“Every Liturgical celebration, because it is an action of Christ the priest and of His Body which is the Church, is a Sacred action surpassing all others,” the Second Vatican Council’s constitution on the Liturgy proclaims. “No other action of the Church can equal its efficacy” (7).

Sacrosanctum Concilium continues, “The Liturgy is the summit toward which the activity of the Church is directed; at the same time it is the font from which all her power flows. From the Liturgy, therefore, and especially from the Eucharist, as from a font, grace is poured forth upon us; and the Sanctification of men in Christ and the glorification of God, to which all other activities of the Church are directed as toward their end, is achieved in the most efficacious possible way” (10).

These truths, which faithful Catholics across the centuries have affirmed, are key to understanding why the questions involved in Pope Francis’ July 16 motu proprio on the celebration of the traditional Latin Mass, Traditionis Custodes, as well as in Pope Benedict’s 2007 motu proprio on the same subject, Summorum Pontificum, are so important.

The Liturgy, especially the Mass, brings about in the most powerful way God’s glory and man’s holiness. Its importance in Christian life cannot be overstated. It is the starting point and end of everything the Church does. It is meant to express and bring about communion with God and with each other.

Since “the Eucharist makes the Church,” since lex orandi lex credendi (“the law of prayer is the law of faith”), and since Catholics lives as they pray, popes, bishops, theologians, saints and faithful have all necessarily taken Liturgical questions seriously. Because the Liturgy is so central, Liturgical confusions, abuses, deformations and divisions can be enormously harmful and dangerous to the life of the Church and believers.

Traditionis Custodes and Summorum Pontificum are, therefore, far more than disciplinary decrees. The way Catholics understand, approach and celebrate the Mass matters. Since the Liturgy is a font, erroneous ideas about the Mass can poison the well of the Catholic life; since it is a summit, gravely defective notions can direct believers toward a wrong destination.

Therefore the points raised, and actions taken, by Popes Francis and Benedict — and before them by John Paul II, Paul VI and the fathers of the Second Vatican Council — must be understood and evaluated in this larger context, beyond the particular preferences and emphases of clergy and faithful. Let us look at a few of the larger themes found in the two papal decrees.

The first is genuine appreciation for, and love of, the Mass.

Pope Francis is justly concerned about those Catholics who regard the 1970 Mass of Paul VI as invalid, who obsessively pillory its supposed deficiencies and who undermine gratitude for this means by which Jesus Christ becomes Sacramentally present on the altar. Even among those who acknowledge its validity, some reject it at a practical level, like priestly institutes that refuse to celebrate it and faithful who don’t and won’t attend it, even when there are no other options.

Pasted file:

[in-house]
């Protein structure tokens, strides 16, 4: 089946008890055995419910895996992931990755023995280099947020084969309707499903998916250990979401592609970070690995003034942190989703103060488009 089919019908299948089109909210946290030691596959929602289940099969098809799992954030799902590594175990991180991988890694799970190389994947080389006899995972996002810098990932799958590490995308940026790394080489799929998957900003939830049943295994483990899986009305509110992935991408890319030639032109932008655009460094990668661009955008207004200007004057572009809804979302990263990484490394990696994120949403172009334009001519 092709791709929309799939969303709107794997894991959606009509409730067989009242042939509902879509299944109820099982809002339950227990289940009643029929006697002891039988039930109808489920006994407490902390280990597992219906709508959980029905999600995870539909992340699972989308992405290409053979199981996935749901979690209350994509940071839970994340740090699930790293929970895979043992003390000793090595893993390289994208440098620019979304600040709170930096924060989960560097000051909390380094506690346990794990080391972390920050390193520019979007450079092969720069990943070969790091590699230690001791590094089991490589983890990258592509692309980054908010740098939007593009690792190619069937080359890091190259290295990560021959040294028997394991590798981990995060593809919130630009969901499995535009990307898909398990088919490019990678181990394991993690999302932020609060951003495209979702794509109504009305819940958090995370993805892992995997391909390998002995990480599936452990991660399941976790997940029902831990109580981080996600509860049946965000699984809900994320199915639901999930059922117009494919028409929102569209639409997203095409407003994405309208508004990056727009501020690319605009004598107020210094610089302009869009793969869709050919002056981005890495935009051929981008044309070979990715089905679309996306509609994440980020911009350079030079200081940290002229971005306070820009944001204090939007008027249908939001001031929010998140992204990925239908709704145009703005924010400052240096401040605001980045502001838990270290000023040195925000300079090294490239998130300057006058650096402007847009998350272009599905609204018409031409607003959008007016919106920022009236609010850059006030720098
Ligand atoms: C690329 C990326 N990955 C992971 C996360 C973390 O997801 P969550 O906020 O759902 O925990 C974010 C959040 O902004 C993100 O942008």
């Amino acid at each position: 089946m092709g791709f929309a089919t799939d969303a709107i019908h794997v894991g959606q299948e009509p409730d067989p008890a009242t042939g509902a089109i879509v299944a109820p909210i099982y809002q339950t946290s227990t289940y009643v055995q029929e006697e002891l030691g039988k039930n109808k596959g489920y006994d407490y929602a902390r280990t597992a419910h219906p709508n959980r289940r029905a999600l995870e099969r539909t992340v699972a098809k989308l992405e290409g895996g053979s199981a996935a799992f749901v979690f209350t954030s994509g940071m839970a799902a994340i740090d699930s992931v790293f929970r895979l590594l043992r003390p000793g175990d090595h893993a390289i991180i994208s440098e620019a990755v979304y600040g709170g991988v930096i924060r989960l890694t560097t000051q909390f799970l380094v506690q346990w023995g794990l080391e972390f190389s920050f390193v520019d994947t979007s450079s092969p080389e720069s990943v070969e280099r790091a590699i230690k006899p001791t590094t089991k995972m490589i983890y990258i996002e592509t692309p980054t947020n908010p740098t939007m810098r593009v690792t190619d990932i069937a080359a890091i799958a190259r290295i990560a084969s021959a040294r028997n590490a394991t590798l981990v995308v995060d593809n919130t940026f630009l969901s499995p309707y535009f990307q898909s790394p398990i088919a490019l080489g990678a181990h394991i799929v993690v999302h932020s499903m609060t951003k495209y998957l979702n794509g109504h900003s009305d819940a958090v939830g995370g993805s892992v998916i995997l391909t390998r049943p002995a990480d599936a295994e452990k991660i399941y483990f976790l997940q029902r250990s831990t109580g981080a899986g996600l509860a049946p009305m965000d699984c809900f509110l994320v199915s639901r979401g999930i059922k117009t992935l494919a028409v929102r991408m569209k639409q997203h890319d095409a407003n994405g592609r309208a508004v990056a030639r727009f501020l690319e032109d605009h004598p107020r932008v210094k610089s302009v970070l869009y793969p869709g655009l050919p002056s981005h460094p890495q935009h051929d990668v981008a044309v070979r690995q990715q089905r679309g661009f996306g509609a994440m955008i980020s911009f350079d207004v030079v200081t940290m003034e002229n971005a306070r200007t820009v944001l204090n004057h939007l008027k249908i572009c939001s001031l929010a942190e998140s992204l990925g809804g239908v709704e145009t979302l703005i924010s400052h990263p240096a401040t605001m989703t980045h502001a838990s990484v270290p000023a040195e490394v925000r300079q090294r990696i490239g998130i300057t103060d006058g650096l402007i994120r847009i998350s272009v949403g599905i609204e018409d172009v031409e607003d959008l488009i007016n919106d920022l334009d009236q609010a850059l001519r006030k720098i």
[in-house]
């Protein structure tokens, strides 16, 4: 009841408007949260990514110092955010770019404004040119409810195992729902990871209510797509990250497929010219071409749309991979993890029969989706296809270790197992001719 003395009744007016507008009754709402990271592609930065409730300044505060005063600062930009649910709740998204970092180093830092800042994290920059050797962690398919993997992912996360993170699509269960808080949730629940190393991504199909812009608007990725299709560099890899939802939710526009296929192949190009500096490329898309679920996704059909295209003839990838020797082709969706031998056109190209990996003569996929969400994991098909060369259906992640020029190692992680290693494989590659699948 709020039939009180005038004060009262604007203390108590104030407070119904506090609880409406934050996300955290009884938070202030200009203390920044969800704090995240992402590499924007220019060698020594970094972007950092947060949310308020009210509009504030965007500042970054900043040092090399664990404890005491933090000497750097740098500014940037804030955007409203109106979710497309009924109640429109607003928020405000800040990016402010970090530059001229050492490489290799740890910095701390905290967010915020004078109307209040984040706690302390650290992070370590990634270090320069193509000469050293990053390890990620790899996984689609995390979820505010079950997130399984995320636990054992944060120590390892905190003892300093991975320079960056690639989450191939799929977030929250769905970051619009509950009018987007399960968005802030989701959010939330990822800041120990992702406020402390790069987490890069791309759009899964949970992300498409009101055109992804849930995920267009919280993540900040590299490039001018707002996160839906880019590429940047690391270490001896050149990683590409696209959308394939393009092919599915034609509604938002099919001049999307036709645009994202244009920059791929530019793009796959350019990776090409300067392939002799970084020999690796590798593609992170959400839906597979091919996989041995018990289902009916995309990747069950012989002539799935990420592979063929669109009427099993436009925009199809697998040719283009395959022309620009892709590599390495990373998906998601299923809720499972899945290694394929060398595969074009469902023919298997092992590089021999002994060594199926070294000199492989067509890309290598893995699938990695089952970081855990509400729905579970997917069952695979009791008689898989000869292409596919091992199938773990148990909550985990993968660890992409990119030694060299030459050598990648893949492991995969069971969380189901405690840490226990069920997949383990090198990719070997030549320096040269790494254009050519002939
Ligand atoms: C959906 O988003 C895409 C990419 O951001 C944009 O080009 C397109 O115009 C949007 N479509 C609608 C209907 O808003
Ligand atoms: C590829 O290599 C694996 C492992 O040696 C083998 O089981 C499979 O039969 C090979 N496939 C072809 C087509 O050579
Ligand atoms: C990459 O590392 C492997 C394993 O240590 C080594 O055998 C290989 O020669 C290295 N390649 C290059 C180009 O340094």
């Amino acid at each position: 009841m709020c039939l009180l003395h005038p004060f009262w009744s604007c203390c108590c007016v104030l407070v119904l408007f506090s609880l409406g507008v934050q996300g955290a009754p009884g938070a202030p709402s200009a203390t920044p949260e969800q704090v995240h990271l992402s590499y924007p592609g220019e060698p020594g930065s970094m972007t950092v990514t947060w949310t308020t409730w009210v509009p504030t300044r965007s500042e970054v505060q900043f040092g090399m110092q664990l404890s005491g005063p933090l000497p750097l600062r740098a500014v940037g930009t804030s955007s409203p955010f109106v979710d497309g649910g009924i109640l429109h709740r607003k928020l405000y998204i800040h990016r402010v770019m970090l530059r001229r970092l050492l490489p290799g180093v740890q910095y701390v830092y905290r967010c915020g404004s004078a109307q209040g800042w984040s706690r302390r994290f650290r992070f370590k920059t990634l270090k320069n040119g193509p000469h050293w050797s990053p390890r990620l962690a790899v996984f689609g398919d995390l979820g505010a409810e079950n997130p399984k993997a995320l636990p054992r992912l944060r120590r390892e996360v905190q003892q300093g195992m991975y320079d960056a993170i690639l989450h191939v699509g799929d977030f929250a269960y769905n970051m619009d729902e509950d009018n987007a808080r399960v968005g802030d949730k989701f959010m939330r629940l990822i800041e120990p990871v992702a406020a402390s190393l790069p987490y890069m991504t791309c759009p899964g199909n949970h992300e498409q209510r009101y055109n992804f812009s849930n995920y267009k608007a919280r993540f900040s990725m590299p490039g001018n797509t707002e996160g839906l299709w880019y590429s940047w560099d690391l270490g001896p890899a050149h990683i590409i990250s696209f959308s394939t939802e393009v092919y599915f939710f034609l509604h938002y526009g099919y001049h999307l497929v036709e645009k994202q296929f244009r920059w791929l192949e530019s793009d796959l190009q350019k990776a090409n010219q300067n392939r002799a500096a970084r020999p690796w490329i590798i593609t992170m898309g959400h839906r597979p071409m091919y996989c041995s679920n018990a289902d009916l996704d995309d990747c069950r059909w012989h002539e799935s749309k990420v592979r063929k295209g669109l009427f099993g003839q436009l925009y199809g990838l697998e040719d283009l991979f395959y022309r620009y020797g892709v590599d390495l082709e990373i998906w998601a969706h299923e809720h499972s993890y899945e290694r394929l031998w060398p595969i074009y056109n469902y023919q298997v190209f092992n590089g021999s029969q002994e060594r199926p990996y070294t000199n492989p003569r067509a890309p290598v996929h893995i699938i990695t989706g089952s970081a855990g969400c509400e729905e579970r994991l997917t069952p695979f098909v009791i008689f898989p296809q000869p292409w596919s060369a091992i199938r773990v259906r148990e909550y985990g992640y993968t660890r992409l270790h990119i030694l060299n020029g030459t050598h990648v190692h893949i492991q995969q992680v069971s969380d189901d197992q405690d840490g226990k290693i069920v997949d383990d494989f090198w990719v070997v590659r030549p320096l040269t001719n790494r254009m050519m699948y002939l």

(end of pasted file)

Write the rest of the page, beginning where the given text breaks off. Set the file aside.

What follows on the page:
Catholics who love the Lord should have nothing but appreciation and wonder for every valid means — whether Roman, Mozarabic, Ambrosian, Bragan, Dominican, Carmelite, Carthusian, Anglican-use, Maronite, Melkite, Coptic, Syro-Malankara, Syro-Malabar, Armenian, Chaldean, Ruthenian, Ukrainian, and others — by which the Son of God made man humbly becomes present.

This attitude of gratitude must similarly extend toward the 1570 Mass of Pius V, the traditional Latin Mass (TLM) celebrated with the 1962 Missal of John XXIII, which has nourished the Church for centuries and produced countless saints. Pope Benedict justly addressed issues whereby some clergy and faithful have treated the traditional Latin Mass not as holy but almost as if it evil and dangerous. “What earlier generations held as Sacred, remains Sacred and great for us too, and it cannot be all of a sudden entirely forbidden or even considered harmful,” he wrote to the bishops of the world. While no one regards the TLM as invalid, many treat it with practical disdain, wanting to see it extirpated, regardless of how many are nourished by it still.

With regard to those who oppose either expression of the Roman rite, the popes have respectively drawn attention to the central question: If we recognize the Mass for what it is, isn’t the reality of what occurs infinitely more important than the valid form of the Mass by which the Son of God becomes present, and how can anyone genuinely moved by the Holy Spirit oppose a means by which Jesus Christ is made Sacramentally present Body, Blood, Soul and Divinity?